Chewbroccoli if you want more tanks get more tanks.
 

MacZ

Perhaps each pair has a slightly different courtship ritual?
Yes, that's the case. Many species are distributed quite far, so variation is often seen. This is also the reason for that many different subspecies and a main driver for speciazation (the process of new species developing). Especially domestic strains can vary from wild or wild type specimens in that very much.

Another thing to keep in mind about domestic strains: They breed under the unlikeliest of circumstances. Bare bottom tanks, no cover, no light, much too big tankmates, sales tanks in stores... seen it all. This is one of the reasons I stopped seeing breeding activity as a sign of good conditions. So especially with A. cacatuoides, A. agassizii and A. borellii do not think you have the perfect tank. They are just like bristlenose, guppy or shellies when it comes to breeding. With the difference that the females may literally breed to death.

And the sand: I have come to the conclusion that due to the way they feed in nature, at least South American dwarf cichlids are dependent on sand. It provides food and enrichment, chewing sand keeps the gills clean and helps the digestive system as additional non-food fiber.
 

yukondog

When the female is ready to breed she will start to come up to the male and turn her belly up to him and try to get him to follow her to where she will lay eggs, watch them because if she is not ready sometimes the male will run her to death. If you know the male is not stressing her to much and you dont see her for days then more than likely she is on eggs.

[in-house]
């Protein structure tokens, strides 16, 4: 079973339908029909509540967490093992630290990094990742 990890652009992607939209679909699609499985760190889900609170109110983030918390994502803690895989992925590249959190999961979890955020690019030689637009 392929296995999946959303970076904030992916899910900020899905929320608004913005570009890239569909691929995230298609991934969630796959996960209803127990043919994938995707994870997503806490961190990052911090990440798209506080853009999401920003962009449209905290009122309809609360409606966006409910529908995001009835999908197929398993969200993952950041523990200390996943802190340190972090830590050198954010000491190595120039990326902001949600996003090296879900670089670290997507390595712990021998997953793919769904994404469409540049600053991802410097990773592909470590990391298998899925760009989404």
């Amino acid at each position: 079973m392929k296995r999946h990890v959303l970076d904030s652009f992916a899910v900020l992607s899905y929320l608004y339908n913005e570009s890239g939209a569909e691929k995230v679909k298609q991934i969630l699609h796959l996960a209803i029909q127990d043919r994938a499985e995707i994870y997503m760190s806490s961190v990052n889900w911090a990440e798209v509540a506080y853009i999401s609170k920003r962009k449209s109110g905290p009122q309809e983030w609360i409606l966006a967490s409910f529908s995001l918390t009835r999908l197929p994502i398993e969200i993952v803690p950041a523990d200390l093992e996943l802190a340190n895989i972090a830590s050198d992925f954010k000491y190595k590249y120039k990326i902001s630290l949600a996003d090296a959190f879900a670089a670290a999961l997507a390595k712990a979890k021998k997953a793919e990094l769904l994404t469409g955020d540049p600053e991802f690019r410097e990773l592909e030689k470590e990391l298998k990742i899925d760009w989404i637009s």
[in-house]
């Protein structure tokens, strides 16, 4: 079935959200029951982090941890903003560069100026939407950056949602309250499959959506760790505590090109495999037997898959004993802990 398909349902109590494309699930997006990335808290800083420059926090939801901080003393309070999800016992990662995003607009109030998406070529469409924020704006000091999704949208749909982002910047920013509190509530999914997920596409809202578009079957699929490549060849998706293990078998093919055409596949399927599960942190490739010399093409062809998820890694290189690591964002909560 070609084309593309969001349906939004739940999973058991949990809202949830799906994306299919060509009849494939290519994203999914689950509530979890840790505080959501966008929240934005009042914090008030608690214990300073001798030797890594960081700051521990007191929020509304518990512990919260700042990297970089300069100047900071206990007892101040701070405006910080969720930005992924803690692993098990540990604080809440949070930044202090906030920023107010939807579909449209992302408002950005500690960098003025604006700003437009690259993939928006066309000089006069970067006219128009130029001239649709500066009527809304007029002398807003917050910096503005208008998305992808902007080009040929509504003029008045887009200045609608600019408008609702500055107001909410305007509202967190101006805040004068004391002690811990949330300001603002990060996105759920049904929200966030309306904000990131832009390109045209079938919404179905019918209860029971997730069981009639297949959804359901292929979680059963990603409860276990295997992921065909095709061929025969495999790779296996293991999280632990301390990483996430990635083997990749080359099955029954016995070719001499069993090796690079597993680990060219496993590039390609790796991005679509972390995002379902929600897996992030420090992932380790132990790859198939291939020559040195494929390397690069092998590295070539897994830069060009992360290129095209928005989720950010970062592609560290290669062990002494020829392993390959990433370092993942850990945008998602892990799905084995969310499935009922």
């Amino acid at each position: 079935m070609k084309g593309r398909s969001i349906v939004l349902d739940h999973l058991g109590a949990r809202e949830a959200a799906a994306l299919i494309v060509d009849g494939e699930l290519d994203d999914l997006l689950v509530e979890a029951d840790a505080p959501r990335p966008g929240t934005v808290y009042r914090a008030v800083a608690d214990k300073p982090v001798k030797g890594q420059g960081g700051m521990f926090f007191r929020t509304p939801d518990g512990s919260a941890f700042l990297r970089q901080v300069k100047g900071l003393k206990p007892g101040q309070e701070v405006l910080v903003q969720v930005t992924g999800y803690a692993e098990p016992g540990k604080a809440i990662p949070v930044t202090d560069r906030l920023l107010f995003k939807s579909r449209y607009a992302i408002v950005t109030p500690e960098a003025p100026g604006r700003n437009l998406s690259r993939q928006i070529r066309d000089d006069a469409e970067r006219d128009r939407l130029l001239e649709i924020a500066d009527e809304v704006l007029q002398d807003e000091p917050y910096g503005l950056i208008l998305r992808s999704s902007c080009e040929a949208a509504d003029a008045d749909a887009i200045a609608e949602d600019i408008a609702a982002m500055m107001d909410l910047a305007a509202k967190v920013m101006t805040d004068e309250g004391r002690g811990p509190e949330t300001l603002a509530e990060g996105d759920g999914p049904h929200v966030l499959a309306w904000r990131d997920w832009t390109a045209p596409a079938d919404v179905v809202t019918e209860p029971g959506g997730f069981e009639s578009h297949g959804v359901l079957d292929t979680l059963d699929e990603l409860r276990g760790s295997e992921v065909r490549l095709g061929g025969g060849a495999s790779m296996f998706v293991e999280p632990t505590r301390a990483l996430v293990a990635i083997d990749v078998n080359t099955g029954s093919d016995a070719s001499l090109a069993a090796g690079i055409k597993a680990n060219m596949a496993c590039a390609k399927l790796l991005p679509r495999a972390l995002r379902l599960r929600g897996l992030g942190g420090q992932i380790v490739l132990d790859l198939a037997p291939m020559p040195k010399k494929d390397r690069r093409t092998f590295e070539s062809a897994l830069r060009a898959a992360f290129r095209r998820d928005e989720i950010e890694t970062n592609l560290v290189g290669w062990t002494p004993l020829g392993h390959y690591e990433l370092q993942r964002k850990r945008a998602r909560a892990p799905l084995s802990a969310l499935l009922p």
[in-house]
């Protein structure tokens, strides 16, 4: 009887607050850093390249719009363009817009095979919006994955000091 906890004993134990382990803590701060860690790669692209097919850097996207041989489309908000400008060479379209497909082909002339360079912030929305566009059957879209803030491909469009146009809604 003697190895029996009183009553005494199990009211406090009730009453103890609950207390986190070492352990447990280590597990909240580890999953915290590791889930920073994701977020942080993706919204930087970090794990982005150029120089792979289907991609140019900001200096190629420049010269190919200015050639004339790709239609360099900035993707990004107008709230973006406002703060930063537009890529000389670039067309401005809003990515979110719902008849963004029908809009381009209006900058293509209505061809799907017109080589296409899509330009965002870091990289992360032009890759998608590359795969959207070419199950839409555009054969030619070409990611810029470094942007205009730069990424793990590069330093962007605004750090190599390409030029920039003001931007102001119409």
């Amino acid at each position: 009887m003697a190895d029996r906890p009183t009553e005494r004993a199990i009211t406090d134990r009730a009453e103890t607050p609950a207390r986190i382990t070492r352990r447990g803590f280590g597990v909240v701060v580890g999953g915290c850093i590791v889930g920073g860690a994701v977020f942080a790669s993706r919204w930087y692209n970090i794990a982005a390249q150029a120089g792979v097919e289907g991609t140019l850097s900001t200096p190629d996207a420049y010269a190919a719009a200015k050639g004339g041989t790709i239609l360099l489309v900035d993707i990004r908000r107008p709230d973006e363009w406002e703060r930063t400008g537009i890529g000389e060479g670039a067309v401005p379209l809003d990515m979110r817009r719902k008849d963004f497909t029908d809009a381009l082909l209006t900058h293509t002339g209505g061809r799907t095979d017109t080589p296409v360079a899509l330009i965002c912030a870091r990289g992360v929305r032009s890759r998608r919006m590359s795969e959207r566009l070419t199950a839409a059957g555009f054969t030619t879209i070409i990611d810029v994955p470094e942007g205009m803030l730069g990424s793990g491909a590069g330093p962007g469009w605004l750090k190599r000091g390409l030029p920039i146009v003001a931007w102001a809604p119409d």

When she is on eggs/fry one of mine will turn canary yellow and some of the other ones just yellow, now is the time to really watch them, I have had some males kill the female and take over the fry and the other way around.
How big is the tank and can you get a full picture of it?
 

Chewbroccoli

When the female is ready to breed she will start to come up to the male and turn her belly up to him and try to get him to follow her to where she will lay eggs, watch them because if she is not ready sometimes the male will run her to death. If you know the male is not stressing her to much and you dont see her for days then more than likely she is on eggs.
When she is on eggs/fry one of mine will turn canary yellow and some of the other ones just yellow, now is the time to really watch them, I have had some males kill the female and take over the fry and the other way around.
How big is the tank and can you get a full picture of it?